rollins200517 Here’s what we’re talking about:

  • The curious cases of DeSean Jackson and Jimmy Rollins (0:00)
  • The Flyers are heating up! How does their next week look? (22:00)
  • March Madness, draft prospects, and the importance of winning (29:30)
  • The viability of two sport athletes in today’s game (39:00)

Play on your Mobile Device or Right Click to Download: Around the Cooler 3-20-14

What are you talking about around the wooder cooler this week? Leave us a comment!

Follow us on Twitter @TheWooderCooler

Musical theme written by Matthew Schwalm.

Sproling for Philadelphia

sproles1In what was a seemingly dull free agency period for the Eagles, they pulled off what will be a top-notch, low-risk acquisition in Darren Sproles.

Sproles will provide that versatile X factor that the Eagles failed to find in the likes of Demaris Johnson, Russell Sheppard, and Brad Smith (though I don’t mind Smith). He’ll play in the backfield, spread out wide, and contribute in the return game as well. It’s just a truly perfect fit.

So let’s dig into some of the numbers in order to figure out exactly how Sproles was used and the type of production to expect from him.

To the surprise of no onef, Sproles has been used significantly more as a receiver than an actual running back. How unbalanced was it? Just check out his numbers from his three years in New Orleans.

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Quick Thoughts: Eagles Free Agency Is a Flat Circle

jenkinsEveryone and their mother (goose) wanted Jairus Byrd. Instead the Eagles signed Malcolm Jenkins from the Saints and also cut deals with three other players. Here’s what I’m thinking:

  • First, and most importantly, this isn’t a surprise. At all. The Eagles did a lot of the same last season. They added cheaper, lower-risk players with the ability to provide starting-caliber play. That’s exactly what Jenkins is.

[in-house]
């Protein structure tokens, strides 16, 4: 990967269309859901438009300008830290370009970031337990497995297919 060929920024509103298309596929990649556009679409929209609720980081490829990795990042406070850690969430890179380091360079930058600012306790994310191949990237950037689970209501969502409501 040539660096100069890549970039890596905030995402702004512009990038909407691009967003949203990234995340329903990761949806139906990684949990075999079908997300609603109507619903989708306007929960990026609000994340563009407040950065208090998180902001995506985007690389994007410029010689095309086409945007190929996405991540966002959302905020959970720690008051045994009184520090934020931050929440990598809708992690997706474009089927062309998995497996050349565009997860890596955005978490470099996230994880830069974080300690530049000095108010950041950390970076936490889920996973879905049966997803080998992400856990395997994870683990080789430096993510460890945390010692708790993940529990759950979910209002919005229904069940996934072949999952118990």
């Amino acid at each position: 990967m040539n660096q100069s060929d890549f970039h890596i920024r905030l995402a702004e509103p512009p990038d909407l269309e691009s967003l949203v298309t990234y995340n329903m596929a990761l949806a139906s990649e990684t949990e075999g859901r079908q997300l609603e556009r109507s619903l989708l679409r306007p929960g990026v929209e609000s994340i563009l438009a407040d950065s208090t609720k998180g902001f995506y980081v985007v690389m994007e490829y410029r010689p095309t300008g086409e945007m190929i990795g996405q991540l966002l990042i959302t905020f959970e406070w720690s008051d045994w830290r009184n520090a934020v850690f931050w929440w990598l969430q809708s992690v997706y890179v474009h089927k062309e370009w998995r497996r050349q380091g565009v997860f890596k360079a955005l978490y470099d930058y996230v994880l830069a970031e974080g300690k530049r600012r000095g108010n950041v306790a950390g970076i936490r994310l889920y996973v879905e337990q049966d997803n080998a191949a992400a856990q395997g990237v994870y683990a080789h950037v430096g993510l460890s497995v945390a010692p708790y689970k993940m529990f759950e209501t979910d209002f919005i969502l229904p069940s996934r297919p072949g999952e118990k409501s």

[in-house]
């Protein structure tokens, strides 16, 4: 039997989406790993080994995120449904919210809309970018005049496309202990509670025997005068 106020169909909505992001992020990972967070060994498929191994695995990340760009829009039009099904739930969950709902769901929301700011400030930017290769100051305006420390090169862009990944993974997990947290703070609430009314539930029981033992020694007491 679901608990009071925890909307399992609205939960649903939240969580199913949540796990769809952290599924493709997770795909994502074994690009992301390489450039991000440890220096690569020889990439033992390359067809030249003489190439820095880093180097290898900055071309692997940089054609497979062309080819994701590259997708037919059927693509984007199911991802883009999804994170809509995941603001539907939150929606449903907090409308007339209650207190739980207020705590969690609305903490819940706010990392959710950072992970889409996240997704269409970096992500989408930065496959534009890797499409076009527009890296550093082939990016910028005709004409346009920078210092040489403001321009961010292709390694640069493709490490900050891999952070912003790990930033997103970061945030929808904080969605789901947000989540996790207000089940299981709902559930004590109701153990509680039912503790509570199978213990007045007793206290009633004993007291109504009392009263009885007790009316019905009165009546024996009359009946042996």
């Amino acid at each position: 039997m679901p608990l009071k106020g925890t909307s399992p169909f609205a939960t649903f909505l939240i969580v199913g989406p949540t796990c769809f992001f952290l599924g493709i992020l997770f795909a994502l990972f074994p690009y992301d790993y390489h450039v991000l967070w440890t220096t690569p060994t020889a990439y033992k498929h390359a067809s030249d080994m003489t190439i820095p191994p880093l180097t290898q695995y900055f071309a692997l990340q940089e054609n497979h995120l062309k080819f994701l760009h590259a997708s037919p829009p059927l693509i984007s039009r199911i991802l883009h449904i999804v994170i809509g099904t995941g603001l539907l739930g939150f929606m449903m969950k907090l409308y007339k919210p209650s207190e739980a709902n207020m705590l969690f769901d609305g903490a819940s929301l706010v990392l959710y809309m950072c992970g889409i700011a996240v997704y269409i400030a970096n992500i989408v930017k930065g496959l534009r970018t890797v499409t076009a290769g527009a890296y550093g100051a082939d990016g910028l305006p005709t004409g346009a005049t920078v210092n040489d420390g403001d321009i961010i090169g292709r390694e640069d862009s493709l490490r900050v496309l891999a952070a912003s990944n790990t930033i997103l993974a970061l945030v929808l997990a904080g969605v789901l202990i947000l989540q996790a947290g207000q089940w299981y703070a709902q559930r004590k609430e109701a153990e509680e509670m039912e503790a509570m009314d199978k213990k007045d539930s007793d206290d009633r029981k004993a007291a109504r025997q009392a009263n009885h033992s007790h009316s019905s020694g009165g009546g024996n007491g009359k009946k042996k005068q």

• I think, in part, people are upset because of timing. Most of the top-tier safeties are signed, the Eagles hadn’t made any major moves (though I value Donnie Jones as a major move), and Byrd was seemingly the last man standing. “It’s destiny. The Eagles haven’t had a good safety since Dawkins and now Byrd’s now going to be a—MIKE JENKINS!!!!”
  • By the way, I disagree with people saying that we haven’t had a good safety since Dawkins. Quentin Mikell was a really solid, consistent presence in the secondary. Don’t sleep on Q.
  • Another reason that this signing seemingly stings so much is because Jenkins emerged like a secret service agent diving to take a bullet. If Mike Mitchell, who had been rumored as a target, was the Eagles choice I doubt the signing would have caused nearly the same aftershock.
  • You look cute today. Is that a new shirt? ; )
  • Earl Wolff is currently the only other reasonable option to start at safety. Start the Clinton Dix parade!
  • It’s good to see special teams addressed even if it’s not sexy. Adding cheap OLB and safety depth with a good special teams track record will be the kind of subtle moves that are forgotten in September, but help make the push to February.
  • I’m expecting the Eagles to bring in a few more bodies before it’s all said and done. Line depth specifically, though,my unrealistic dream of Maurice Jones-Drew as an Eagle still lives on.
  • Darrelle Revis and DeMarcus Ware are free agents after being released. I think the fact that they’re the 9th bullet point says enough about my confidence in either of those two in Philly.
  • Wait to see the rest of the moves before painting a broad picture of the season. We still have a the rest of free agency and the draft before we really know what this team will look like.


Follow us on Twitter @TheWooderCooler